In search of productivity

February 18, 2012 at 4:20 pm
filed under Coding
Tagged , , ,

Once upon a time, I started to learn programming in C++. It turns out that it’s hard (for some value of “hard”) to do a lot of basic things in C++. As a budding programmer, I spent more time struggling to make myself understood to the compiler than writing code.

When I was introduced to Python, suddenly programming was fun again. It was hard to imagine going back to anything like C++ when I could become so productive so quickly with Python.

I held to this view for a very, very long time. I appreciated how languages like C++ or Java would be useful for writing “serious” applications, but I didn’t write that stuff. That was for other people.

In the last year or so, I’ve gradually come to believe that a strong type-checking system AND a high-productivity language ought not and are not mutually exclusive. The corollary is that I will consider carefully before I use a scripting language for anything more than a thousand or so lines.

The first sign of trouble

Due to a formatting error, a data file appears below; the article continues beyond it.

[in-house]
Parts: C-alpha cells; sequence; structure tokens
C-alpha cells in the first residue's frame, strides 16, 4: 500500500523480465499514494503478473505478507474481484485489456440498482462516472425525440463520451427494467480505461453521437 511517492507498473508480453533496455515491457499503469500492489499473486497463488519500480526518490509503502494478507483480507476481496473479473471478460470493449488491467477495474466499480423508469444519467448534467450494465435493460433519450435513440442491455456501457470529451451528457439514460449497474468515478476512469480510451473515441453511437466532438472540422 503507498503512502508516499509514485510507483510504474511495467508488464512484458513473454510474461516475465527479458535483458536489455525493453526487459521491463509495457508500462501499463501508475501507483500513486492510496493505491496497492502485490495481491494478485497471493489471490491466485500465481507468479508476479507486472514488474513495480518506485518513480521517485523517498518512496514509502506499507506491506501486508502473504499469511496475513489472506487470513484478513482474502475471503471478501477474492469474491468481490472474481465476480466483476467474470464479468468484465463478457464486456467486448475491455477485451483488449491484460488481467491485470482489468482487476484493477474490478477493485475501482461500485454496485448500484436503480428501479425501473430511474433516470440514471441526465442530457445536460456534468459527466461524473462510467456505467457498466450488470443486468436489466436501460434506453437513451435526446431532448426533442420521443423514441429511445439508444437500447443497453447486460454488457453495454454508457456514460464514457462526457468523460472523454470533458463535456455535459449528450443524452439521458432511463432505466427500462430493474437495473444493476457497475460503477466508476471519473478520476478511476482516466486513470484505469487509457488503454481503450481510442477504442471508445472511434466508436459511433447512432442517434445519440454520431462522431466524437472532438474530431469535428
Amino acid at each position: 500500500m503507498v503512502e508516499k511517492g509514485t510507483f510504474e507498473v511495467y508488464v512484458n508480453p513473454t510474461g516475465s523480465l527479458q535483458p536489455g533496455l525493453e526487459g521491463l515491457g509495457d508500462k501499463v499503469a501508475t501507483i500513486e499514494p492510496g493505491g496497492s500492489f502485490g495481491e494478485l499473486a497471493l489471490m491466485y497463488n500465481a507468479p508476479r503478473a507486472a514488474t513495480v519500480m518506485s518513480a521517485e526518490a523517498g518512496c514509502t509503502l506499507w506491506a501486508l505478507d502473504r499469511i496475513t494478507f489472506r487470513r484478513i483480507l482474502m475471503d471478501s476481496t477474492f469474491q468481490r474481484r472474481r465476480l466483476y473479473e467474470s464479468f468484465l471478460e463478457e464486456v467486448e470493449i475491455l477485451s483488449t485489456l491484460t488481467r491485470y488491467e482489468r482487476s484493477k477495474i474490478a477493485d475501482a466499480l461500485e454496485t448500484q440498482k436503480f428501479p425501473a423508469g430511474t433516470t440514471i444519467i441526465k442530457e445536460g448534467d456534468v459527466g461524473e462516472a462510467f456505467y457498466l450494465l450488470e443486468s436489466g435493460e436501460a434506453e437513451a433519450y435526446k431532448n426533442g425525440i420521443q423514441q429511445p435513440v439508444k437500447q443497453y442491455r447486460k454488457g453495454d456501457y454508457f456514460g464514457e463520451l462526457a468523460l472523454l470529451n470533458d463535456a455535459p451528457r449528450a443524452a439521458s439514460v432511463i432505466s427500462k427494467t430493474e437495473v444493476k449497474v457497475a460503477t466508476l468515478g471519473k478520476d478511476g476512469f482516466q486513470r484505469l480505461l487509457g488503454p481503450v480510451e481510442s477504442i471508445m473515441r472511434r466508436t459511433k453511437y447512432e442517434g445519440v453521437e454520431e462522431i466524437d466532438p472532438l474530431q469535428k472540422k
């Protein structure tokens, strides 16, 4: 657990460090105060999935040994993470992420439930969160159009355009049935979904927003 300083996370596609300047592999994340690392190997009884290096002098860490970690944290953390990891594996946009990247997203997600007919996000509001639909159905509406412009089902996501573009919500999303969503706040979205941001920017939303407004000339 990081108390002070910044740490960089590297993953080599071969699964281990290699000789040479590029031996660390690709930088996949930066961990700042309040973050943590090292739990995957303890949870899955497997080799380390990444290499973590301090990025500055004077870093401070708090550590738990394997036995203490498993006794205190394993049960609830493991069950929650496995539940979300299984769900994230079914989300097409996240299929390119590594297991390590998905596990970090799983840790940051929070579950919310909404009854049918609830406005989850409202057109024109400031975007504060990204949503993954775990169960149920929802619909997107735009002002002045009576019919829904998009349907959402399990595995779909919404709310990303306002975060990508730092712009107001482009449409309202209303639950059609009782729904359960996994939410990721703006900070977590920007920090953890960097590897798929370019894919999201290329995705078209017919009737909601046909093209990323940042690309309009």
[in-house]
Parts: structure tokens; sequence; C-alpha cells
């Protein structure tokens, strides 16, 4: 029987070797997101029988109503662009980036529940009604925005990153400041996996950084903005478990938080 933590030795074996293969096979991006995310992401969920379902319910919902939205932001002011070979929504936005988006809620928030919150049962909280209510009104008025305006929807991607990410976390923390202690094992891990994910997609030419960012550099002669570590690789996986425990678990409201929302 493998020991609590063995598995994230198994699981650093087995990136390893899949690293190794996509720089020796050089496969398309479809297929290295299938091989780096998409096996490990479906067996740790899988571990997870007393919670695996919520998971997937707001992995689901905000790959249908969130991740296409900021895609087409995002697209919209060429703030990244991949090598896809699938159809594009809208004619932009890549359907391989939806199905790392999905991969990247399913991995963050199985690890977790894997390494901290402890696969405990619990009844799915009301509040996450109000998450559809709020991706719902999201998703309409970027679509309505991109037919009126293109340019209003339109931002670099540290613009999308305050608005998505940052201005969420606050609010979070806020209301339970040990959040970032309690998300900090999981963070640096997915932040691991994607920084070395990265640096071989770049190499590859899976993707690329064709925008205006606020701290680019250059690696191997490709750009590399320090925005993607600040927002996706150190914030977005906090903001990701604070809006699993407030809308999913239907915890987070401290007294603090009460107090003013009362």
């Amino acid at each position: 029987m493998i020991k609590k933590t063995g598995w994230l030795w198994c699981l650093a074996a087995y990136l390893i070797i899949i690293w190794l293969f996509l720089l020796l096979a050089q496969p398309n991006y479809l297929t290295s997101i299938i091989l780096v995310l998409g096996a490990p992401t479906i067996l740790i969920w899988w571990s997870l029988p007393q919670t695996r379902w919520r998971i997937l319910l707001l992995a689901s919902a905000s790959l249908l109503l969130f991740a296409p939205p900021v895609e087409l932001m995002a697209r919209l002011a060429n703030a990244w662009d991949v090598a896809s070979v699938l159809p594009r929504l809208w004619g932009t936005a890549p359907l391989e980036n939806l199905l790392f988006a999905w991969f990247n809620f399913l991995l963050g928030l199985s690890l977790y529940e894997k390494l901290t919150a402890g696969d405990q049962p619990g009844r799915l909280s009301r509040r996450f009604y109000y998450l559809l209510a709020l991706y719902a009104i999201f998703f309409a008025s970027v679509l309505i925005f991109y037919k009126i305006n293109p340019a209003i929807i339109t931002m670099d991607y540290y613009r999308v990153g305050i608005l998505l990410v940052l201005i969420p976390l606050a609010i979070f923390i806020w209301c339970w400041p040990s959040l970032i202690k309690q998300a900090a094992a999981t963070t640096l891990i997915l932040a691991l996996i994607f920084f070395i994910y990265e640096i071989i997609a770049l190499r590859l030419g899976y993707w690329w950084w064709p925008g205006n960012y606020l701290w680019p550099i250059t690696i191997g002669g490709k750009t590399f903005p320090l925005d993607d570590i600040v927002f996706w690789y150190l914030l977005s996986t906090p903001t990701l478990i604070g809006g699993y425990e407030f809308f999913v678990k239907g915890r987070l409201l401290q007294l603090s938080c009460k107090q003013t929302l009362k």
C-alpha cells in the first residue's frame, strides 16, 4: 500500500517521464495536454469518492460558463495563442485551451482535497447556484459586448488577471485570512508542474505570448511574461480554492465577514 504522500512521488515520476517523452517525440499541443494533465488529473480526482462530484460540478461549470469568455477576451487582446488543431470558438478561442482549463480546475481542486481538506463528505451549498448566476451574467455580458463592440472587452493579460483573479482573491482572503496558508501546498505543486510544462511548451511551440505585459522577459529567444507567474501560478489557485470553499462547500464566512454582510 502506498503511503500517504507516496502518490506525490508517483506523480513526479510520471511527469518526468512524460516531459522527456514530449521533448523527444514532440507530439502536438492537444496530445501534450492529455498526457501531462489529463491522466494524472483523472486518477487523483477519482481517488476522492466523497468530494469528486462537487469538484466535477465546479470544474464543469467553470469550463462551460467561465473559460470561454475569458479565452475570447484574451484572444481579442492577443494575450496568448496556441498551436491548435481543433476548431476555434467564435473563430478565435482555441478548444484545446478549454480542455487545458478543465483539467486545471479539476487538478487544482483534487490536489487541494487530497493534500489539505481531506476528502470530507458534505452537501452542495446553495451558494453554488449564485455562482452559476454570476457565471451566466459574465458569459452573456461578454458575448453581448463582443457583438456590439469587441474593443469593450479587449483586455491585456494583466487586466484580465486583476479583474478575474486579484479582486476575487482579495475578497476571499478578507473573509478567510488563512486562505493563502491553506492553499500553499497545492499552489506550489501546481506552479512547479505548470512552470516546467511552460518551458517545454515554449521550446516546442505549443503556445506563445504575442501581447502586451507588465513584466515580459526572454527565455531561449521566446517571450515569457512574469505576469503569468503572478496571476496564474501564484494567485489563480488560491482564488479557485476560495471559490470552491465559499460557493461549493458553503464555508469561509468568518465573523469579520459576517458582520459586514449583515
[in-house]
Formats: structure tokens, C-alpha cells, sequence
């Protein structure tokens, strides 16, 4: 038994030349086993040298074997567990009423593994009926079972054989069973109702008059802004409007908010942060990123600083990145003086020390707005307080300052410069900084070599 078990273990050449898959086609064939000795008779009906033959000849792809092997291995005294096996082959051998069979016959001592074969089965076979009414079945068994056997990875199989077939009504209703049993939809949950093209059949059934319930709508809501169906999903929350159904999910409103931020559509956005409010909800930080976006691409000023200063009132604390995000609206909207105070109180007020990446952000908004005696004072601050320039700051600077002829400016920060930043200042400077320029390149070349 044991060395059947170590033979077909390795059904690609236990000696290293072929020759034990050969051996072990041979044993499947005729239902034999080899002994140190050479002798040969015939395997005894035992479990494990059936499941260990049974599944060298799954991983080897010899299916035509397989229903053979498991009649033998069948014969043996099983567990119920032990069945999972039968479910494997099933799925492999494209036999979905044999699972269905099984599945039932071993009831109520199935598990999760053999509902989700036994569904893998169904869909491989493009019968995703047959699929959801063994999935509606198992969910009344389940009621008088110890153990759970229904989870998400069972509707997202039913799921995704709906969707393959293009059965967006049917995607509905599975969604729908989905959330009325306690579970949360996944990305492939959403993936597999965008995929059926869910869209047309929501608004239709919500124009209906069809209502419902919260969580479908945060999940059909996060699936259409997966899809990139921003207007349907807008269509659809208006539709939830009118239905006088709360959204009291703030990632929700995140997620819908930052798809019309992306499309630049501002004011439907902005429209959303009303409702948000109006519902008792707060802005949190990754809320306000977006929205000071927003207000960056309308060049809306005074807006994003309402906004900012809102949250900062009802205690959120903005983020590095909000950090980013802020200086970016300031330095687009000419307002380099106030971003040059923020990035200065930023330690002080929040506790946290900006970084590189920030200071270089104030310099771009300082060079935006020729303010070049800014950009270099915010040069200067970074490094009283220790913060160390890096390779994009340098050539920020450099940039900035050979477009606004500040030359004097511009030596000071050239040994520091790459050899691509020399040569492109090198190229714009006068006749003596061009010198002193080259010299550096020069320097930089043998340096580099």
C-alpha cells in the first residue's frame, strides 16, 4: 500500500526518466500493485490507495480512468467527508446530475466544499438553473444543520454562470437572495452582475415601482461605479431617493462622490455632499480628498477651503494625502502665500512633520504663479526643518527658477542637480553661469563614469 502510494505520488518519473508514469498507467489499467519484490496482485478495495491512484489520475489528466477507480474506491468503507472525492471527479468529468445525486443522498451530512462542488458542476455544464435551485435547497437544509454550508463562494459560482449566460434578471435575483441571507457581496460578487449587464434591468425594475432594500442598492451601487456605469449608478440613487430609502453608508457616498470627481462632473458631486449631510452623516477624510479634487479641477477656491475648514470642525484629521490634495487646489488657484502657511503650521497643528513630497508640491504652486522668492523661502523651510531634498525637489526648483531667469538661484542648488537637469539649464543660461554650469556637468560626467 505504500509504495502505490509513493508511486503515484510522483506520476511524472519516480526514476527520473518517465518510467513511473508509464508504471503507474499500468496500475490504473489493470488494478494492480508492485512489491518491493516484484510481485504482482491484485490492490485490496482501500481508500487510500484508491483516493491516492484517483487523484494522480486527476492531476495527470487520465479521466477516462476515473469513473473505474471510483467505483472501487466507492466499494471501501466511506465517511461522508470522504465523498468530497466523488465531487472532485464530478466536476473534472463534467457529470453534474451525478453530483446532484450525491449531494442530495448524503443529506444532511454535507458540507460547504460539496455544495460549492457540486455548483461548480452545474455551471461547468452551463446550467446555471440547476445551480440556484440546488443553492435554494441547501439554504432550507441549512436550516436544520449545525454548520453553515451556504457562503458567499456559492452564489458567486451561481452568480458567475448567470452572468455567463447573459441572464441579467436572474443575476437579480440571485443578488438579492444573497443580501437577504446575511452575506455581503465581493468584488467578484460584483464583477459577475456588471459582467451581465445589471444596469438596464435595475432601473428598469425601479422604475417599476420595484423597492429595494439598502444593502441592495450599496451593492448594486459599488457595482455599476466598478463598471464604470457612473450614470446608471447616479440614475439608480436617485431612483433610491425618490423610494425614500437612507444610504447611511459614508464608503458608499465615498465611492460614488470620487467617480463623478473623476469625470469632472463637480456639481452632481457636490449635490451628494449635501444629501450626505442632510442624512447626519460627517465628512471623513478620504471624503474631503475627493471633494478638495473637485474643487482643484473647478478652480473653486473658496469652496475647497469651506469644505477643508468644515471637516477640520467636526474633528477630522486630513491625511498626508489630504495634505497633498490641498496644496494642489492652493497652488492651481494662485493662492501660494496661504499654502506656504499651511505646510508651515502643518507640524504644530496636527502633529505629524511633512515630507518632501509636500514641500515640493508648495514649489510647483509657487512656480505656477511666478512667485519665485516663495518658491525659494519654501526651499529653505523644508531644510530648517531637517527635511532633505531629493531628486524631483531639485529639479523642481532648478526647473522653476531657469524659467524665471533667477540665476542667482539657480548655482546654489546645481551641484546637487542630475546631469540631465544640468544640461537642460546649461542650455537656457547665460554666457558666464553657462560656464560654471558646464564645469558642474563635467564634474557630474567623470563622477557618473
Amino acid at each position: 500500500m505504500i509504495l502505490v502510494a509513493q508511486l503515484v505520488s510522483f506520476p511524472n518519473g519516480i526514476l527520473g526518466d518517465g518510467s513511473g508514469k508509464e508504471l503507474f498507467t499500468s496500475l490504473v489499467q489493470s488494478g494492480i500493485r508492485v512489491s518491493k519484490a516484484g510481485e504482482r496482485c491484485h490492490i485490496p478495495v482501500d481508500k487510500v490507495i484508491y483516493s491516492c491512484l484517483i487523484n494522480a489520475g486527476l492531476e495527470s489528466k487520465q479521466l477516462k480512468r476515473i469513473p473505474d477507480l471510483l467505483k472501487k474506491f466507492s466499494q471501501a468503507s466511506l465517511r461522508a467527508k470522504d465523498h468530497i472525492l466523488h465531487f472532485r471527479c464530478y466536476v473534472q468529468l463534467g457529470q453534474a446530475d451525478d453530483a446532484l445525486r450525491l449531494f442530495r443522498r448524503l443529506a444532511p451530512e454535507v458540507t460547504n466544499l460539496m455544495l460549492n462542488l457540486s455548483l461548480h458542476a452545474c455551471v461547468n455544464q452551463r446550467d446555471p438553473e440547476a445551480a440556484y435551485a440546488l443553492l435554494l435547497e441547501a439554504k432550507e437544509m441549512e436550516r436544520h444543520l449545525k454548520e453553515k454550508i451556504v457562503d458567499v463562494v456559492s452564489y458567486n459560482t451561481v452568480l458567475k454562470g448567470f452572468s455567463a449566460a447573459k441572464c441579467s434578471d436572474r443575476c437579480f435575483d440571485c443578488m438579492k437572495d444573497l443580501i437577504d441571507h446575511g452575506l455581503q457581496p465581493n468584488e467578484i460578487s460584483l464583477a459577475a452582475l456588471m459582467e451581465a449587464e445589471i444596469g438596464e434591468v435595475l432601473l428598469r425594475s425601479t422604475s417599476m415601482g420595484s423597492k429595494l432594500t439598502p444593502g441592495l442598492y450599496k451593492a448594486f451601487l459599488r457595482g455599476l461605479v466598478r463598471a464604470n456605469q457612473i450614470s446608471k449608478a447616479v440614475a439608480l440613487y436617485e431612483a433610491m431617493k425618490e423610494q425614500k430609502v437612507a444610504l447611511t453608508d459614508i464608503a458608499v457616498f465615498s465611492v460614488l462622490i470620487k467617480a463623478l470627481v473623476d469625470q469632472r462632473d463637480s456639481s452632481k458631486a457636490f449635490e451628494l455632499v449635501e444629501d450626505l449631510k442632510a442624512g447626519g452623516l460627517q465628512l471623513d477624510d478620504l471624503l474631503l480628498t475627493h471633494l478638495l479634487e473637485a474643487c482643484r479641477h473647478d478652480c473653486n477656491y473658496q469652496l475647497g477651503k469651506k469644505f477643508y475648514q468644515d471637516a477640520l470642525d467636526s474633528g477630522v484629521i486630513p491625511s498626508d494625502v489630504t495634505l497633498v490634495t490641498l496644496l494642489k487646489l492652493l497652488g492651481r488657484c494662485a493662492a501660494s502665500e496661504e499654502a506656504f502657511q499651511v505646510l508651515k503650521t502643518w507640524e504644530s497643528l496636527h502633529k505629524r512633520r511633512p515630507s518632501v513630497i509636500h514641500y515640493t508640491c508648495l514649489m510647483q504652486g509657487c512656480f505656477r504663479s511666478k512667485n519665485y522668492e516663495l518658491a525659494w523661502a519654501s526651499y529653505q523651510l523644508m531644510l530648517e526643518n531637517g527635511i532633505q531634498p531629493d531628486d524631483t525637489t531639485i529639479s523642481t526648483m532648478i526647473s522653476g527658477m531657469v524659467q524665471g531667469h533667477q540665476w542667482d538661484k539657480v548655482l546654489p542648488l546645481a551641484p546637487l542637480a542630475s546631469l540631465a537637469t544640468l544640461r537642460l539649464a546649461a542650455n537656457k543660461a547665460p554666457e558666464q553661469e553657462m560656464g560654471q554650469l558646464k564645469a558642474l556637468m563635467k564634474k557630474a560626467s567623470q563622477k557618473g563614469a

The first time I ran into serious trouble with a scripting language was a few years ago (yikes). I wrote a script in Python which would monitor some servers for updated software and kick off a job when they were updated. It was less than 1000 lines, but despite knowing better, I did a poor job keeping it clean. And because it was such a mess, of course I had no tests.

Without unit tests, I had to test it manually. The cycle was something like: write a bunch of code, and run the whole dang script. This was time-consuming and error-prone. I’d miss things. Basic things. The script itself wasn’t mission critical but I found these bugs and the script itself personally embarrassing; I knew better, and I knew I knew better.